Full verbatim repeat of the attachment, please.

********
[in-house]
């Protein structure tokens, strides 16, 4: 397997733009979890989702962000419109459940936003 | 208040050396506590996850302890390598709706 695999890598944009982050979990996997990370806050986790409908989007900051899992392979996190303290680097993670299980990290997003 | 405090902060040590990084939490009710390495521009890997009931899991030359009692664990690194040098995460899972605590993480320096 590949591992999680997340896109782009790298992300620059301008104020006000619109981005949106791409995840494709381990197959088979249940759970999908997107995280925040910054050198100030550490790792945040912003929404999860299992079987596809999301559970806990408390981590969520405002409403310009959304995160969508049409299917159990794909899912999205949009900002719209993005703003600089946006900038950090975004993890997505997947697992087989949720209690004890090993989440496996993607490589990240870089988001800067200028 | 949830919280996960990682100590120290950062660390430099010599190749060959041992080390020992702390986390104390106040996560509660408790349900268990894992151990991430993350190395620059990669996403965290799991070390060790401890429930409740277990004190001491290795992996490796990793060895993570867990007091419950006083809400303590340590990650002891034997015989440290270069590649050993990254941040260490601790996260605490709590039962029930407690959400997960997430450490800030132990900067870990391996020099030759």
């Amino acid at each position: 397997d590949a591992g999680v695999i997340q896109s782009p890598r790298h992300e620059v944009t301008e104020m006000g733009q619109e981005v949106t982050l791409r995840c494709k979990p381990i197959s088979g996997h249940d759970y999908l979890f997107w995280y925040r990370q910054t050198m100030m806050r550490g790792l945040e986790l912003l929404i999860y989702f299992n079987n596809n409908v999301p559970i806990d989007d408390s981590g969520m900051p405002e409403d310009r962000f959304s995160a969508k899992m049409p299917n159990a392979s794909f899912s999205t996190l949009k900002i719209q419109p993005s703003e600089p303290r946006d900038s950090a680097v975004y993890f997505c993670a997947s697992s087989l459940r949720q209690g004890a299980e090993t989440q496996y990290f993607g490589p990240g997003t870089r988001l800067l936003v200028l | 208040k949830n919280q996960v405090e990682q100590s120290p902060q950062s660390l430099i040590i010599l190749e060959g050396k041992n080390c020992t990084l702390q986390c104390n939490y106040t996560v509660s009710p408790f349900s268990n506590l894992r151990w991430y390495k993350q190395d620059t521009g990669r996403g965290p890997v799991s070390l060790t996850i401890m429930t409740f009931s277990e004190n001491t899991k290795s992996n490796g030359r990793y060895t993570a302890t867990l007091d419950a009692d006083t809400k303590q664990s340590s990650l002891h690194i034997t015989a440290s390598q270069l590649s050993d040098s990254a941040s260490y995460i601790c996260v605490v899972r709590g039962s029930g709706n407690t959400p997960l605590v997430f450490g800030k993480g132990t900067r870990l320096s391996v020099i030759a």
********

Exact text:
[in-house]
């Protein structure tokens, strides 16, 4: 397997733009979890989702962000419109459940936003 | 208040050396506590996850302890390598709706 695999890598944009982050979990996997990370806050986790409908989007900051899992392979996190303290680097993670299980990290997003 | 405090902060040590990084939490009710390495521009890997009931899991030359009692664990690194040098995460899972605590993480320096 590949591992999680997340896109782009790298992300620059301008104020006000619109981005949106791409995840494709381990197959088979249940759970999908997107995280925040910054050198100030550490790792945040912003929404999860299992079987596809999301559970806990408390981590969520405002409403310009959304995160969508049409299917159990794909899912999205949009900002719209993005703003600089946006900038950090975004993890997505997947697992087989949720209690004890090993989440496996993607490589990240870089988001800067200028 | 949830919280996960990682100590120290950062660390430099010599190749060959041992080390020992702390986390104390106040996560509660408790349900268990894992151990991430993350190395620059990669996403965290799991070390060790401890429930409740277990004190001491290795992996490796990793060895993570867990007091419950006083809400303590340590990650002891034997015989440290270069590649050993990254941040260490601790996260605490709590039962029930407690959400997960997430450490800030132990900067870990391996020099030759």
């Amino acid at each position: 397997d590949a591992g999680v695999i997340q896109s782009p890598r790298h992300e620059v944009t301008e104020m006000g733009q619109e981005v949106t982050l791409r995840c494709k979990p381990i197959s088979g996997h249940d759970y999908l979890f997107w995280y925040r990370q910054t050198m100030m806050r550490g790792l945040e986790l912003l929404i999860y989702f299992n079987n596809n409908v999301p559970i806990d989007d408390s981590g969520m900051p405002e409403d310009r962000f959304s995160a969508k899992m049409p299917n159990a392979s794909f899912s999205t996190l949009k900002i719209q419109p993005s703003e600089p303290r946006d900038s950090a680097v975004y993890f997505c993670a997947s697992s087989l459940r949720q209690g004890a299980e090993t989440q496996y990290f993607g490589p990240g997003t870089r988001l800067l936003v200028l | 208040k949830n919280q996960v405090e990682q100590s120290p902060q950062s660390l430099i040590i010599l190749e060959g050396k041992n080390c020992t990084l702390q986390c104390n939490y106040t996560v509660s009710p408790f349900s268990n506590l894992r151990w991430y390495k993350q190395d620059t521009g990669r996403g965290p890997v799991s070390l060790t996850i401890m429930t409740f009931s277990e004190n001491t899991k290795s992996n490796g030359r990793y060895t993570a302890t867990l007091d419950a009692d006083t809400k303590q664990s340590s990650l002891h690194i034997t015989a440290s390598q270069l590649s050993d040098s990254a941040s260490y995460i601790c996260v605490v899972r709590g039962s029930g709706n407690t959400p997960l605590v997430f450490g800030k993480g132990t900067r870990l320096s391996v020099i030759a």